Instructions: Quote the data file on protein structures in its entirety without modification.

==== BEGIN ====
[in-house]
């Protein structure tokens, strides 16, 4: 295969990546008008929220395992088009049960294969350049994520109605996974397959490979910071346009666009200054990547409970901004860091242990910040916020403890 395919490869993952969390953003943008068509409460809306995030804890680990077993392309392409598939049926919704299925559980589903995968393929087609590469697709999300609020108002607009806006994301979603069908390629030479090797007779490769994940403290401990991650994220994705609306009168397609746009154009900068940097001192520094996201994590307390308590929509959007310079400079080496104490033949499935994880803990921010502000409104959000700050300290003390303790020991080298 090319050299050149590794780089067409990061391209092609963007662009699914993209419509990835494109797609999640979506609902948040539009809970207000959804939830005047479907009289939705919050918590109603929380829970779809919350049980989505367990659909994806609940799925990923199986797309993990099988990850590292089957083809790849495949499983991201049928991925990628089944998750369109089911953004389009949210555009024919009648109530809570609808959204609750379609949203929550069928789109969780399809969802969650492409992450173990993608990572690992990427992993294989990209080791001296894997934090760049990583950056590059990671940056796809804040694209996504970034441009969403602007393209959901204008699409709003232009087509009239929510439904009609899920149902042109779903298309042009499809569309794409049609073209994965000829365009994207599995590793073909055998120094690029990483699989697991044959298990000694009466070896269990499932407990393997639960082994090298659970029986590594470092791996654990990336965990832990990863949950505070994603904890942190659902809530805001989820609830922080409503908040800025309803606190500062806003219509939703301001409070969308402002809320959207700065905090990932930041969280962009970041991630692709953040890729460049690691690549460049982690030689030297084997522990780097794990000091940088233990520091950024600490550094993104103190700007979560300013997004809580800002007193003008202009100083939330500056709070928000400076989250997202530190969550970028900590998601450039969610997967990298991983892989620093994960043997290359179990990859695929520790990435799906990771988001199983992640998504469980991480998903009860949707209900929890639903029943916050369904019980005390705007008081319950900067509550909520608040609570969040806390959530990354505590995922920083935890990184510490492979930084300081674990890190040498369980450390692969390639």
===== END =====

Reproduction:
[in-house]
């Protein structure tokens, strides 16, 4: 295969990546008008929220395992088009049960294969350049994520109605996974397959490979910071346009666009200054990547409970901004860091242990910040916020403890 395919490869993952969390953003943008068509409460809306995030804890680990077993392309392409598939049926919704299925559980589903995968393929087609590469697709999300609020108002607009806006994301979603069908390629030479090797007779490769994940403290401990991650994220994705609306009168397609746009154009900068940097001192520094996201994590307390308590929509959007310079400079080496104490033949499935994880803990921010502000409104959000700050300290003390303790020991080298 090319050299050149590794780089067409990061391209092609963007662009699914993209419509990835494109797609999640979506609902948040539009809970207000959804939830005047479907009289939705919050918590109603929380829970779809919350049980989505367990659909994806609940799925990923199986797309993990099988990850590292089957083809790849495949499983991201049928991925990628089944998750369109089911953004389009949210555009024919009648109530809570609808959204609750379609949203929550069928789109969780399809969802969650492409992450173990993608990572690992990427992993294989990209080791001296894997934090760049990583950056590059990671940056796809804040694209996504970034441009969403602007393209959901204008699409709003232009087509009239929510439904009609899920149902042109779903298309042009499809569309794409049609073209994965000829365009994207599995590793073909055998120094690029990483699989697991044959298990000694009466070896269990499932407990393997639960082994090298659970029986590594470092791996654990990336965990832990990863949950505070994603904890942190659902809530805001989820609830922080409503908040800025309803606190500062806003219509939703301001409070969308402002809320959207700065905090990932930041969280962009970041991630692709953040890729460049690691690549460049982690030689030297084997522990780097794990000091940088233990520091950024600490550094993104103190700007979560300013997004809580800002007193003008202009100083939330500056709070928000400076989250997202530190969550970028900590998601450039969610997967990298991983892989620093994960043997290359179990990859695929520790990435799906990771988001199983992640998504469980991480998903009860949707209900929890639903029943916050369904019980005390705007008081319950900067509550909520608040609570969040806390959530990354505590995922920083935890990184510490492979930084300081674990890190040498369980450390692969390639």